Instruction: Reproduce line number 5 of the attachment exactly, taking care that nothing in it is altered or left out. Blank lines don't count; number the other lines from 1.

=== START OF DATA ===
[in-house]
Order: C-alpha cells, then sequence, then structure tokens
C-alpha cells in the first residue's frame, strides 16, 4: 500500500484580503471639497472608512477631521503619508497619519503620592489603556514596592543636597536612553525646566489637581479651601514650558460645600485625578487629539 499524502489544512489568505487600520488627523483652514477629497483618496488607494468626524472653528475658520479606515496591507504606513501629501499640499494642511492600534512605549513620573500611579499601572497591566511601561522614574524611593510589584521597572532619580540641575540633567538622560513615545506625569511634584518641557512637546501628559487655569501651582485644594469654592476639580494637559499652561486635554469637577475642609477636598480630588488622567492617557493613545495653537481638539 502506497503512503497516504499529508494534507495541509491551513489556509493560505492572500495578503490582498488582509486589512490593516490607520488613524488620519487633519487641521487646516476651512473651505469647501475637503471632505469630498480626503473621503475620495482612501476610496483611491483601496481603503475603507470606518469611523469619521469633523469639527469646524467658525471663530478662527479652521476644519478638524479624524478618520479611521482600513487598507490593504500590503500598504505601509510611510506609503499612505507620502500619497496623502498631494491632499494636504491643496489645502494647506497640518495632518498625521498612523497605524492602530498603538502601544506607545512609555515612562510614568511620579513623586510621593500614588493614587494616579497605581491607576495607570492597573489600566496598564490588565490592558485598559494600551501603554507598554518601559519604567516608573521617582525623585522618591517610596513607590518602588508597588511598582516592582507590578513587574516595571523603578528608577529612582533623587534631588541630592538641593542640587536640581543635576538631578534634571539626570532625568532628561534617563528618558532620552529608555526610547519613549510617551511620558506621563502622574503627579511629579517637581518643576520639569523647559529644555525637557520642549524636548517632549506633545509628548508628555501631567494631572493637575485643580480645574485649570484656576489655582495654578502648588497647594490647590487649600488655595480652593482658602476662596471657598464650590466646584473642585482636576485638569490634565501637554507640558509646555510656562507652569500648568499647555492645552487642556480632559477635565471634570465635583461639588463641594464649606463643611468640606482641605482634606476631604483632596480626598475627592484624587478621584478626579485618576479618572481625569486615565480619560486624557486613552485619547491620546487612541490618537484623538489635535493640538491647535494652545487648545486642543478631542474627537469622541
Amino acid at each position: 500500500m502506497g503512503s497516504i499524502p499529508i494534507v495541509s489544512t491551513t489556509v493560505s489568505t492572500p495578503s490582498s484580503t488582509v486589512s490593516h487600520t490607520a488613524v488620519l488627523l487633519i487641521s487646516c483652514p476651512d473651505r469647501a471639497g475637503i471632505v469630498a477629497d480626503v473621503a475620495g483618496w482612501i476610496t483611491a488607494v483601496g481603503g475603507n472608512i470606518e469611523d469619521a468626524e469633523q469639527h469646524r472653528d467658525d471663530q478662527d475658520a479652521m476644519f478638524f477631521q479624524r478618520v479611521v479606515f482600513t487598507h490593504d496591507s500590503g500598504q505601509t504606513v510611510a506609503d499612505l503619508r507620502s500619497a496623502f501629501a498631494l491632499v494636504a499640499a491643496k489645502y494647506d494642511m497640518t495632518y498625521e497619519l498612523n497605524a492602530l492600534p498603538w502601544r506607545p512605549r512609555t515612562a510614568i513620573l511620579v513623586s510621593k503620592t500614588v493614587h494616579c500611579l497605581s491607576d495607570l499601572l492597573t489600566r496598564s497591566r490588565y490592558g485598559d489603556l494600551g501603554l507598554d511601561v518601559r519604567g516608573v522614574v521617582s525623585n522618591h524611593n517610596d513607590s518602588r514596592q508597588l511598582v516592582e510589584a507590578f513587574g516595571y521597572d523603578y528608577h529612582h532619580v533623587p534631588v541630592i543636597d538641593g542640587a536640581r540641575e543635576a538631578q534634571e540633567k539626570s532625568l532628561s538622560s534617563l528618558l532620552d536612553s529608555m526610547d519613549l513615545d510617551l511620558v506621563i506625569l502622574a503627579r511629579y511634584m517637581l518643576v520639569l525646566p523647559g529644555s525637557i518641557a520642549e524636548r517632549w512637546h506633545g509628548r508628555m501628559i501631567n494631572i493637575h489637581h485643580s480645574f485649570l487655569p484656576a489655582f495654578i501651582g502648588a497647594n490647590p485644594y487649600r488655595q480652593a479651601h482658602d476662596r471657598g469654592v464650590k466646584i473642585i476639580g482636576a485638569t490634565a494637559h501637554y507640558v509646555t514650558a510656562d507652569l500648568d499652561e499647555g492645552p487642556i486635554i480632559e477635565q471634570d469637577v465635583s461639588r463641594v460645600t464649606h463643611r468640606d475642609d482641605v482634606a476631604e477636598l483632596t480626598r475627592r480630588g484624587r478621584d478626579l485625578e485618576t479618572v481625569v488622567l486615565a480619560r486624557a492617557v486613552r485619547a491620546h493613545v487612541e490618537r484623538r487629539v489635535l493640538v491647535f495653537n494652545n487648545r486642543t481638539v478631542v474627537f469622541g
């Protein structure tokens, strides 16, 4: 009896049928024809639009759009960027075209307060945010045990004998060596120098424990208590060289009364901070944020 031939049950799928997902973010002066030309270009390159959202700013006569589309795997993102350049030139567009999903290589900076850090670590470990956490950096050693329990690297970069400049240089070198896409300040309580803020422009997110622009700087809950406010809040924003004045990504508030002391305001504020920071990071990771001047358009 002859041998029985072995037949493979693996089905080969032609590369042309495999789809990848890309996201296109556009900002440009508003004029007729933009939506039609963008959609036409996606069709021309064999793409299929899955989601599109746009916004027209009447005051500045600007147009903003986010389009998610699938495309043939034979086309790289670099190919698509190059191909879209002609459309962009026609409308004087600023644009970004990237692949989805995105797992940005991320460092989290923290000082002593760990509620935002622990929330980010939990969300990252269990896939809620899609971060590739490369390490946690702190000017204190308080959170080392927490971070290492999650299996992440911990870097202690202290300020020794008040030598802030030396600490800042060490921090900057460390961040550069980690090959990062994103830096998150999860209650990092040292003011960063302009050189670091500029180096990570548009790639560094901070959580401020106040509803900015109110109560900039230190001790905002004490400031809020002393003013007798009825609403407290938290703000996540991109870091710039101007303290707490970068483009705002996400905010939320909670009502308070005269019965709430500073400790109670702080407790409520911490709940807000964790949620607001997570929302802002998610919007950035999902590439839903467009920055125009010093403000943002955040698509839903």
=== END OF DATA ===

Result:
């Protein structure tokens, strides 16, 4: 009896049928024809639009759009960027075209307060945010045990004998060596120098424990208590060289009364901070944020 031939049950799928997902973010002066030309270009390159959202700013006569589309795997993102350049030139567009999903290589900076850090670590470990956490950096050693329990690297970069400049240089070198896409300040309580803020422009997110622009700087809950406010809040924003004045990504508030002391305001504020920071990071990771001047358009 002859041998029985072995037949493979693996089905080969032609590369042309495999789809990848890309996201296109556009900002440009508003004029007729933009939506039609963008959609036409996606069709021309064999793409299929899955989601599109746009916004027209009447005051500045600007147009903003986010389009998610699938495309043939034979086309790289670099190919698509190059191909879209002609459309962009026609409308004087600023644009970004990237692949989805995105797992940005991320460092989290923290000082002593760990509620935002622990929330980010939990969300990252269990896939809620899609971060590739490369390490946690702190000017204190308080959170080392927490971070290492999650299996992440911990870097202690202290300020020794008040030598802030030396600490800042060490921090900057460390961040550069980690090959990062994103830096998150999860209650990092040292003011960063302009050189670091500029180096990570548009790639560094901070959580401020106040509803900015109110109560900039230190001790905002004490400031809020002393003013007798009825609403407290938290703000996540991109870091710039101007303290707490970068483009705002996400905010939320909670009502308070005269019965709430500073400790109670702080407790409520911490709940807000964790949620607001997570929302802002998610919007950035999902590439839903467009920055125009010093403000943002955040698509839903």